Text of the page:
r ( δ m ; z ) z - q * ( z ) exp ( 2 δ m z )

This dramatically simplifies the calculation of the coupling coefficient because the spatial beam intensity profile does not need to be known. Instead, the coupling coefficient can be calculated directly from the measured complex reflectivity.

As described above, the present invention also includes an apparatus that can be used to monitor and evaluate a multilayered periodic structure in accordance with the methods described above. The apparatus can take the form of a tracking interferometer which can be used to measure and monitor the complex coupling coefficient of a multilayered periodic structure.

One exemplary embodiment of such a tracking interferometer comprises the Michelson interferometer arrangement illustrated in FIG. 5.

In the exemplary configuration shown in FIG. 5, the interferometer is illuminated by an optical signal having wavelength L1 generated by laser 501 which is passed through a high-frequency phase modulator (MOD) 502. The output of the modulator is a signal having an intensity Ii and is injected through an isolator 503 and a directional coupler 510 into the Michelson interferometer (MI). In the configuration illustrated in FIG. 5, the MI has two arms 504 and 505, each comprising an optical fiber. Arm 504 of the MI is the reference arm and contains a low-frequency phase modulator, such as a fiber-wrapped piezo-electric tube (PZT) 506 and a polarization controller 507. The end of the arm 504 is terminated with a reflector 508 which reflects the signal back through arm 504 to generate reflected signal having an intensity Ir which is then output by the MI.

The multilayer periodic structure 509 being evaluated is located on arm 505. The Multilayered structure 509 is located such that there is approximately zero optical path imbalance in the optical path between directional coupler 510 and structure 509 and the optical path between directional coupler 510 and reflector 508 to minimize conversion of source frequency noise to amplitude noise and permit upconversion of noise associated with parasitic cavities formed by backreflection from fiber terminations and components such as isolators (ISO).

Phase modulator 502, which is placed at the input to the interferometer, applies a high frequency (e.g. 15 MHz) phase modulation 511 to the input beam from laser 501 with a large modulation depth (e.g. >>1 rad). By phase modulating the input beam, the noise generated from parasitic cavities having a nonzero effective optical path imbalance can be upconverted around harmonics of this modulation frequency, which is far from the modulation frequency used by typical interferometric phase carrier or stepping methods (e.g. ˜15 kHz). This yields a measurement resolution fundamentally limited by Rayleigh scattering only from the region of fiber containing the multilayered structure. The remaining fiber end from the multilayered structure is index matched to suppress any reflection. A polarization controller (PC) 507 is placed in arm 504 to allow the net birefringence of the interferometer to be minimized, yielding a high fringe visibility V. Perturbation of the input lead to the interferometer may also cause undesirable fluctuations of the fringe visibility, if the net birefringence in the interferometer is not zero. This effect can be reduced by placing a temporal polarization scrambler (not shown) at the input to the interferometer. The low frequency phase modulator, e.g., PZT 506, provides a means to modulate the optical phase, allowing the phase of the interferometer to be tracked using standard phase carrier or phase stepping techniques. See A. Dandridge, A. B. Tveten, and T. G. Giallorenzi, “Homodyne demodulation scheme for fiber optic sensors using phase generated carrier,” IEEE Journal of Quantum Electronics, Vol. 18, No. 10, pp. 1647-1653 (1982), incorporated by reference herein.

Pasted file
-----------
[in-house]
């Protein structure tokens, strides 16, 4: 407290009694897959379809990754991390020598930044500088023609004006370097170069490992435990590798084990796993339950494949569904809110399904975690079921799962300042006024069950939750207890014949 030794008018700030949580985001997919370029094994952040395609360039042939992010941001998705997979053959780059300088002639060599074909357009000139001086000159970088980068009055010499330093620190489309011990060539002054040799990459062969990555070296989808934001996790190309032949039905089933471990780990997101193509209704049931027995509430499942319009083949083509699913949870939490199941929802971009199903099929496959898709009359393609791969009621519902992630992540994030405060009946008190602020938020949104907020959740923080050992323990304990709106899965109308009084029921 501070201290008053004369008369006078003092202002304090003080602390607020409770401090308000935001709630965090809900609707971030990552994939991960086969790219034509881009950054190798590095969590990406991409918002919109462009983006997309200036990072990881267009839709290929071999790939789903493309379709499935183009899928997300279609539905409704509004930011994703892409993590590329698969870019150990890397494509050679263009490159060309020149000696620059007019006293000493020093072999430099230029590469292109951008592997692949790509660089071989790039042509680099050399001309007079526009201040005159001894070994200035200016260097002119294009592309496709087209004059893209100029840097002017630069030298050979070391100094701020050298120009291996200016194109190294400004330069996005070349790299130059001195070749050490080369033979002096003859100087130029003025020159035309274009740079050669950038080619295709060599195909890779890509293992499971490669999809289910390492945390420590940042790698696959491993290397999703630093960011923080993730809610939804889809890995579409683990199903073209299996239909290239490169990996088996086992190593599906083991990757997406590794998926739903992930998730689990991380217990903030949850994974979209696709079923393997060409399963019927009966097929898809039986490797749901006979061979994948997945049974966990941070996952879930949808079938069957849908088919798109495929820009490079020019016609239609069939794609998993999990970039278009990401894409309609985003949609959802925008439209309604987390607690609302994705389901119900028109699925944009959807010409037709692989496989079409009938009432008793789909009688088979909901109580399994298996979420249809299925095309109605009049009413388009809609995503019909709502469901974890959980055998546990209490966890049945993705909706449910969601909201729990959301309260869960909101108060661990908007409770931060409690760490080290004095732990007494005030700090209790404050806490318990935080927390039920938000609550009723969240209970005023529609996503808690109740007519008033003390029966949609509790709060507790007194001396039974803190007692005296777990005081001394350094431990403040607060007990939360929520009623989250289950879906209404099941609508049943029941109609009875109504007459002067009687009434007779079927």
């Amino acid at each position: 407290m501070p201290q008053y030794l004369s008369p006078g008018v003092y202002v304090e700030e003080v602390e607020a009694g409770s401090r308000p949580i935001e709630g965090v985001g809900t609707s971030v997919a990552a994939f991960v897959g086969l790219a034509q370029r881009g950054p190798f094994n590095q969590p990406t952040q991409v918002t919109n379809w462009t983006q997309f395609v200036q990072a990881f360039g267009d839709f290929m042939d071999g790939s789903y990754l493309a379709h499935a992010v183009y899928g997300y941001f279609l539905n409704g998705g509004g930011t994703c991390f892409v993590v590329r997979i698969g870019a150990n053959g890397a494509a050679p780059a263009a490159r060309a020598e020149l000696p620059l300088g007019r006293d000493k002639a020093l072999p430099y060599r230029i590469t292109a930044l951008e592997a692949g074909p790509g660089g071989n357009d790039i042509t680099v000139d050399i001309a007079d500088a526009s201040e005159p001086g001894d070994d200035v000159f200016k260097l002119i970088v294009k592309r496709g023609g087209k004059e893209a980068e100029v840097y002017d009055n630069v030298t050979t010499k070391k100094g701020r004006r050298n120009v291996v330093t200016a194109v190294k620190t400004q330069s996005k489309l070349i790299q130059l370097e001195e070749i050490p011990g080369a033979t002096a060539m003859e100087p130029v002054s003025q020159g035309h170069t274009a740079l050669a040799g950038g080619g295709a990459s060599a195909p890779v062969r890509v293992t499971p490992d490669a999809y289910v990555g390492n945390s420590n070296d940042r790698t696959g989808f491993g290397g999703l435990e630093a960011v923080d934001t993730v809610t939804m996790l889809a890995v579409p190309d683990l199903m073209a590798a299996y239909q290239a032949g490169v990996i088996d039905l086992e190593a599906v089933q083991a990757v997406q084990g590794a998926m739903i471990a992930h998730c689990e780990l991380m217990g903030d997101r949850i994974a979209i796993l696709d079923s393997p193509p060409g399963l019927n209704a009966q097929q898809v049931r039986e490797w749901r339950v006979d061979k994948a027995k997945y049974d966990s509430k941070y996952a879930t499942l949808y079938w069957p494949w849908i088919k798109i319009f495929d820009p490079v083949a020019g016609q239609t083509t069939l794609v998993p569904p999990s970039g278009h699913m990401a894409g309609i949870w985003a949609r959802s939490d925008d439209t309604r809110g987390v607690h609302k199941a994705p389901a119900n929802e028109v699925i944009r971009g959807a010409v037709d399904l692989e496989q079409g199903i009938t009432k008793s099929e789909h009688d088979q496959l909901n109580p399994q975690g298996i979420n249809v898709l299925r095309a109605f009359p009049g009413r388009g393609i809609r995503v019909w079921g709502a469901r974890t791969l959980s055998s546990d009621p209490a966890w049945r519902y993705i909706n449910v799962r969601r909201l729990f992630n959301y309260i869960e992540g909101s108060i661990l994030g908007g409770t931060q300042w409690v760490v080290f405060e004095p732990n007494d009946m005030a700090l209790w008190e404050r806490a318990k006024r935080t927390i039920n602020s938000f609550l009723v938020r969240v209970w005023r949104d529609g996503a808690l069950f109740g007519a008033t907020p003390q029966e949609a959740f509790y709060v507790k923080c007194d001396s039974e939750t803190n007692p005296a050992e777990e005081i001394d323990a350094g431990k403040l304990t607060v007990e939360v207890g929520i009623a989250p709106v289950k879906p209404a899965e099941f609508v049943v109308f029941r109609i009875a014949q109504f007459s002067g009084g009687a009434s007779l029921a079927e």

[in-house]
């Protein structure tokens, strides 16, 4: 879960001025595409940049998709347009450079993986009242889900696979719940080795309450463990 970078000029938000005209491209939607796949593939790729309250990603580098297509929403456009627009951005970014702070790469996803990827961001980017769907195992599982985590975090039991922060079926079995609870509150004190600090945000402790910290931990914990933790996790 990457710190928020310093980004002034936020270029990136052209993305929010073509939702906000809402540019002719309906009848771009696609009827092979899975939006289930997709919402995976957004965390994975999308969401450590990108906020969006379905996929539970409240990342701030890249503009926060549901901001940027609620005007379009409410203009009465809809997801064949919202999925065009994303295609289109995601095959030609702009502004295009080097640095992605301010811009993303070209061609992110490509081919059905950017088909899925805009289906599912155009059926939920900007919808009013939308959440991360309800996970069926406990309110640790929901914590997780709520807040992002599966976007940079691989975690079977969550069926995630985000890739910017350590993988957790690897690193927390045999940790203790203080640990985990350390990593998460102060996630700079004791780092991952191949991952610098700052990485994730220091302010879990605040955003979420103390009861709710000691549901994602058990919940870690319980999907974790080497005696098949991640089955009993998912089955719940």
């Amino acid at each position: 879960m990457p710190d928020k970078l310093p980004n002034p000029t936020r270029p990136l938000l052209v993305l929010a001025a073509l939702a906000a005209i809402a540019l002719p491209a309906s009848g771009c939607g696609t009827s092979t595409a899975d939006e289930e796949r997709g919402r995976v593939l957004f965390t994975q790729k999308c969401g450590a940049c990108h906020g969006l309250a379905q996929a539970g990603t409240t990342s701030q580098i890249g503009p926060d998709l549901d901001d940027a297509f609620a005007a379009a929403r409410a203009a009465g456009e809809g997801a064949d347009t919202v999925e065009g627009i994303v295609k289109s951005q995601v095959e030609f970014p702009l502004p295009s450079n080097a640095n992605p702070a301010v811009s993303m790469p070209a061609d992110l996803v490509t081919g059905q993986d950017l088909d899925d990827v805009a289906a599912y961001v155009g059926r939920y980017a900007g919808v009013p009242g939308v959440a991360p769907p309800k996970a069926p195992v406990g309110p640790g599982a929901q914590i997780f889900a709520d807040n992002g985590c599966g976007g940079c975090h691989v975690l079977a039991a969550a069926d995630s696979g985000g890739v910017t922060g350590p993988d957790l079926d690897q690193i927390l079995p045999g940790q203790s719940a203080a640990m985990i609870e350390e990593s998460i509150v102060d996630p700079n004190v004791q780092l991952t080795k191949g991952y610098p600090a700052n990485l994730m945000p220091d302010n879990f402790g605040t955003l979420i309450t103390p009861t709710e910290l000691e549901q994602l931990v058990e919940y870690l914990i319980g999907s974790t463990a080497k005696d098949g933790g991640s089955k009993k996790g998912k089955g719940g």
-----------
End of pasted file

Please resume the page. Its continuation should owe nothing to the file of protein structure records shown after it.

The reflected intensity Ir of the signal output from the MI, assuming directional coupler 510 is evenly split (i.e., 50:50), is given by

I r_n ( δ n ; z ) = I i_n 2 R ref + I i_n 2 r ( δ n ; z ) 2 + VI i_n R ref r ( δ n ; z ) cos ( ϕ ( z ) ) ( 13 )